Map of New Baltimore Police Districts Project Seeks to Balance Law Enforcement Resources and ‘Bring Together’ Neighborhoods – Baltimore Sun

The Baltimore Police Department released a proposed new map of its nine police districts on Thursday that promises a significant redistribution of law enforcement resources and seeks to mend divisions in neighborhoods that are currently spread across multiple districts.

Officials presented the plan as a step towards more efficient operation of the department despite a growing staff shortage. Harrison said the new districts would distribute police resources more evenly across the city, instead of concentrating them in some areas more than others.

The proposal moves the city one step closer to establishing new district boundaries — the first substantive change in more than 60 years. The redistricting process, which began last year, was required under state legislation passed in 2019 that directs Baltimore police to reassess district boundaries after each decennial census.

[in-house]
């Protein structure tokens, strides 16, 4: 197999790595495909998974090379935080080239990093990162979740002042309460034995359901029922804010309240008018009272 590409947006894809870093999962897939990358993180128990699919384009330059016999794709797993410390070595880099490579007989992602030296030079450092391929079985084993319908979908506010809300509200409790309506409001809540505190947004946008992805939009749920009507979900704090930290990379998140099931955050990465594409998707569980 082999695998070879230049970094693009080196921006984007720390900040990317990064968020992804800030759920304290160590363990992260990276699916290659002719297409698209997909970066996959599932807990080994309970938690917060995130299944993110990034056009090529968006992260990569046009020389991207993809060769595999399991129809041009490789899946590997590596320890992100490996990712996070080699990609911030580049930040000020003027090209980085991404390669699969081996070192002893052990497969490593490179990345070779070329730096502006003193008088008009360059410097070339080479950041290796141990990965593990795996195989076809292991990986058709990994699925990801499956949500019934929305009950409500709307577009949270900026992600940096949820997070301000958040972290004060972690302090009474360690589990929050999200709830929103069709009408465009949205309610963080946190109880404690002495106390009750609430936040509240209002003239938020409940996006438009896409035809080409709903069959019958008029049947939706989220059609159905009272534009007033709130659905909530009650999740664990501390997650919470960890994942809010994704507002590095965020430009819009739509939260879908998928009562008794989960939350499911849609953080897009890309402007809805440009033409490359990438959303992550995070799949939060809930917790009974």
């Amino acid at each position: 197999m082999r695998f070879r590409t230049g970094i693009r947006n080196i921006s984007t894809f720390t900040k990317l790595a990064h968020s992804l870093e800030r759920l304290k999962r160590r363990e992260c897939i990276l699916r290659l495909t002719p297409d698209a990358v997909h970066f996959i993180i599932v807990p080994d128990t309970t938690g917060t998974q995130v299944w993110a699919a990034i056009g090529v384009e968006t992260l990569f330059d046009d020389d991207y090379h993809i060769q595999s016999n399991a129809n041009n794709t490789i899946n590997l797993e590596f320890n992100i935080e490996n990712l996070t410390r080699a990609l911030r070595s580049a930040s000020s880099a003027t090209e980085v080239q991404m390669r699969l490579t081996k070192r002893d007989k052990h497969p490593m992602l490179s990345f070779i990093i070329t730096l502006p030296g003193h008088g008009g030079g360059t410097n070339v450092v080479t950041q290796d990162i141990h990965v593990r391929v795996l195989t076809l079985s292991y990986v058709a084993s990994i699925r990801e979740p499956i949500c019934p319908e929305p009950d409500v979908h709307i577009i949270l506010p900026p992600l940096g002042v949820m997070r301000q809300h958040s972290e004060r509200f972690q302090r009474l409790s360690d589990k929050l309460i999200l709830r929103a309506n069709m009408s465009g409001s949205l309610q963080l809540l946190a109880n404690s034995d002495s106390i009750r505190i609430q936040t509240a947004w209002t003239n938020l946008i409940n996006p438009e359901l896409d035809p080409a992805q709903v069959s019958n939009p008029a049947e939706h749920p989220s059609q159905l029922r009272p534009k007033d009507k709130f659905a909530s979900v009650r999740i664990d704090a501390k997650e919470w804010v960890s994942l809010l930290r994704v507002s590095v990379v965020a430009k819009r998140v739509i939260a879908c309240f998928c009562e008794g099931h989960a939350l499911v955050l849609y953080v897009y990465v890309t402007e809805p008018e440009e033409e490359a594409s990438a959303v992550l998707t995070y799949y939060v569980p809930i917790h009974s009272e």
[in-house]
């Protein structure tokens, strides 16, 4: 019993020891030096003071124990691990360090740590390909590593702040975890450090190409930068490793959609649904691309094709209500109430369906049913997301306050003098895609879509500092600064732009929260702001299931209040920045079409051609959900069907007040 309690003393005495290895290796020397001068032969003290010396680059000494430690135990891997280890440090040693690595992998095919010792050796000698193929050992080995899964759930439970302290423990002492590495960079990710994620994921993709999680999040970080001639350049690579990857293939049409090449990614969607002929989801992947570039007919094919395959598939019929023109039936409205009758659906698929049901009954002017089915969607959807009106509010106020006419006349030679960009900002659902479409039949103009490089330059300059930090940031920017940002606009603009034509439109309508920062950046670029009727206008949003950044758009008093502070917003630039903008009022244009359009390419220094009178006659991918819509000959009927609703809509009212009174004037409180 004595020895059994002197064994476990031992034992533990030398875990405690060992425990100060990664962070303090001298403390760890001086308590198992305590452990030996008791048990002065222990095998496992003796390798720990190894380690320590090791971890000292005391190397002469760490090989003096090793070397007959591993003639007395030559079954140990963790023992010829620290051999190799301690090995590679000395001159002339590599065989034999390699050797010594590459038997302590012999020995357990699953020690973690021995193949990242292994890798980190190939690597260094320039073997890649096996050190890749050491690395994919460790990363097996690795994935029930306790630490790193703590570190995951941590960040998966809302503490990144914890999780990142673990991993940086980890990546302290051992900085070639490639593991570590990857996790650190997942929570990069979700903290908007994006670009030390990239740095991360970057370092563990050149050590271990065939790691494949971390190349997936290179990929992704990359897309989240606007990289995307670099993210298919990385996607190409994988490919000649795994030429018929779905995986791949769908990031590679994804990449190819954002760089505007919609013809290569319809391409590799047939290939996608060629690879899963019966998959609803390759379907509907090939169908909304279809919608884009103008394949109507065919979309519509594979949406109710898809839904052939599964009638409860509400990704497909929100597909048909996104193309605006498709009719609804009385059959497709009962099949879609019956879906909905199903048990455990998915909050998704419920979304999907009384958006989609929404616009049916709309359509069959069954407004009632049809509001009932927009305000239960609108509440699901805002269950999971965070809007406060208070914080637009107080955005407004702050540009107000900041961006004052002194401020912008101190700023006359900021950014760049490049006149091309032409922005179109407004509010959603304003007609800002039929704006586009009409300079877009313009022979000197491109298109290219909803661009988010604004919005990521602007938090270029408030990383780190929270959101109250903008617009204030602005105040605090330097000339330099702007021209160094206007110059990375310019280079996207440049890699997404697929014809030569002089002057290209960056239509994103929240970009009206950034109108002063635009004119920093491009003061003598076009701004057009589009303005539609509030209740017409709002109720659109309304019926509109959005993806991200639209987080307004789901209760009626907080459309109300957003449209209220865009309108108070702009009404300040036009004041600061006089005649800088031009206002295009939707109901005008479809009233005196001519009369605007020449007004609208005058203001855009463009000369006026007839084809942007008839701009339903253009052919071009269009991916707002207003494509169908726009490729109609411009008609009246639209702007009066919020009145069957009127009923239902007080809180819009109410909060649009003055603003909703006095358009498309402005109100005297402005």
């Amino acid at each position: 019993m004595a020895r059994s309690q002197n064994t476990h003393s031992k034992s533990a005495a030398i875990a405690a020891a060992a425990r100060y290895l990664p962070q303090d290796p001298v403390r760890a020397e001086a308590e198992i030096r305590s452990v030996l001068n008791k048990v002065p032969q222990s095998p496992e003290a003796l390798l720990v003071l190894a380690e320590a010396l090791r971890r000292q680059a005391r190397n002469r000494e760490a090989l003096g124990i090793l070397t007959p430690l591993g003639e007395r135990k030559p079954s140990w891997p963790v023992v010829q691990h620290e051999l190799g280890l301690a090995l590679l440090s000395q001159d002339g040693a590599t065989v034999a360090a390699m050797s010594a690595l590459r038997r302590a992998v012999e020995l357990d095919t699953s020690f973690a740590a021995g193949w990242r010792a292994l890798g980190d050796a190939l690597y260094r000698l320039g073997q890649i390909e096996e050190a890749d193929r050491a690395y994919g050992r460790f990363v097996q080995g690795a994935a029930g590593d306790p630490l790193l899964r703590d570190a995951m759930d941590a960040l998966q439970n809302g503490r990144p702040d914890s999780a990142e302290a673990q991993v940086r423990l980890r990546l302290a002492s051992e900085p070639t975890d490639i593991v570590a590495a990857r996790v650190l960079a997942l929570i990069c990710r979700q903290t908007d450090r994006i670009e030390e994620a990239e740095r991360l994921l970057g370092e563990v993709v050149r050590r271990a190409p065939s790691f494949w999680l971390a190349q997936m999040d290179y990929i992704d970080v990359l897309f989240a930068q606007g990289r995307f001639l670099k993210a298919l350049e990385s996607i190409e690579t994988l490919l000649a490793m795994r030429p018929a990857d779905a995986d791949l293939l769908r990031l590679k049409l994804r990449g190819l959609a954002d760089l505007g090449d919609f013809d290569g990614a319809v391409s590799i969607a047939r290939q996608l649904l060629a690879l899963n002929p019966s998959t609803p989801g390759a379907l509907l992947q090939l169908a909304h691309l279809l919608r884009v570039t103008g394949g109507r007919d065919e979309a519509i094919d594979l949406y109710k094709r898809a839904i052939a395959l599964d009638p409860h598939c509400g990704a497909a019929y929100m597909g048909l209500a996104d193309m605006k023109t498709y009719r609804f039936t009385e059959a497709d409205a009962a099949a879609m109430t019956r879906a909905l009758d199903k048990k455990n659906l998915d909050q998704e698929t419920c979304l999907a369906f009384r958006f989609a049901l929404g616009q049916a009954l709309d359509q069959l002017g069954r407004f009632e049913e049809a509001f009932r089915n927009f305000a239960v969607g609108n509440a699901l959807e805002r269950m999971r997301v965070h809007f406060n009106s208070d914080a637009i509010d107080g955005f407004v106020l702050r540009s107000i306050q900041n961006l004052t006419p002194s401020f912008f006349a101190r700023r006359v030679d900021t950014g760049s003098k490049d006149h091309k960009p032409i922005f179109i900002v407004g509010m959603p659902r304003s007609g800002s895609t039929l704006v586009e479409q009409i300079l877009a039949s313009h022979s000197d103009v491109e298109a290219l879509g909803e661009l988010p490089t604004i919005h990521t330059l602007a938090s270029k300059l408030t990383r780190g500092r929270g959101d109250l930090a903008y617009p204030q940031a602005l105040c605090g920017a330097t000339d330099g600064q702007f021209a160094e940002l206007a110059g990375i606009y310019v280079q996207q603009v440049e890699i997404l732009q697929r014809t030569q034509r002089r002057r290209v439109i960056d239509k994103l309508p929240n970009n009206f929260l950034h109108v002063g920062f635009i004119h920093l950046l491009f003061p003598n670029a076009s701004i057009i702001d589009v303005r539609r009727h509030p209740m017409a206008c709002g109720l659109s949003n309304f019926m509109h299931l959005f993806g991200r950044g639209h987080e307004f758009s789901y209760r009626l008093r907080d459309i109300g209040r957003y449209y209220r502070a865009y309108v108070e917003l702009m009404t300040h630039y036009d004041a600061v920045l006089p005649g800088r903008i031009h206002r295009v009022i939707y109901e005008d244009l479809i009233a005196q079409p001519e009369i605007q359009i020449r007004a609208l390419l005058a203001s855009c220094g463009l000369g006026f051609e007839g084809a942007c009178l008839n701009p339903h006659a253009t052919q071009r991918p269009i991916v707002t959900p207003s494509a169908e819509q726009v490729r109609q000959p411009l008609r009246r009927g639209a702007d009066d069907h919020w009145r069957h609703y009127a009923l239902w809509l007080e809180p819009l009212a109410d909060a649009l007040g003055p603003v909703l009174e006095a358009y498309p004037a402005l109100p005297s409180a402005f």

The map released Thursday reflects big changes in population and crime trends since the districts were established in 1959, officials said. The ministry is accepting public comments on the proposal through its website until July 28. The maintainers will take this into account and then publish a finalized version.

Among the most significant proposed changes: The Western District, which currently covers the smallest geographic area of ​​less than 3 square miles, would expand to include the neighborhoods of Reservoir Hill, Bolton Hill and Upton west of Martin Luther Boulevard King Jr., and the Central District would move east and stretch from Fells Point north to East Biddle Street.